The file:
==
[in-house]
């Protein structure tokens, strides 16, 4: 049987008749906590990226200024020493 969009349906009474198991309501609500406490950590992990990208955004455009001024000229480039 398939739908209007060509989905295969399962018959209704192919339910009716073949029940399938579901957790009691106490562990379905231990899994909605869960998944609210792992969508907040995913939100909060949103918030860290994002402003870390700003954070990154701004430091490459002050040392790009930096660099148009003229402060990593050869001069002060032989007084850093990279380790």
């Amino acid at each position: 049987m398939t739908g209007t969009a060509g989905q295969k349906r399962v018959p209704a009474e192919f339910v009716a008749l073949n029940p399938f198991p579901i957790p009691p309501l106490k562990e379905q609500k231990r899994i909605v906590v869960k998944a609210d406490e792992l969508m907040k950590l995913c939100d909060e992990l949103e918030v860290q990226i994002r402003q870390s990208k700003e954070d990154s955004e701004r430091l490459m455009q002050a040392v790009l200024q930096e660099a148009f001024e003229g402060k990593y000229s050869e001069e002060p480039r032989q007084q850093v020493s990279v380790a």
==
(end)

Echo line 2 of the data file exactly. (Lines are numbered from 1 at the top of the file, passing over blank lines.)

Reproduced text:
């Protein structure tokens, strides 16, 4: 049987008749906590990226200024020493 969009349906009474198991309501609500406490950590992990990208955004455009001024000229480039 398939739908209007060509989905295969399962018959209704192919339910009716073949029940399938579901957790009691106490562990379905231990899994909605869960998944609210792992969508907040995913939100909060949103918030860290994002402003870390700003954070990154701004430091490459002050040392790009930096660099148009003229402060990593050869001069002060032989007084850093990279380790």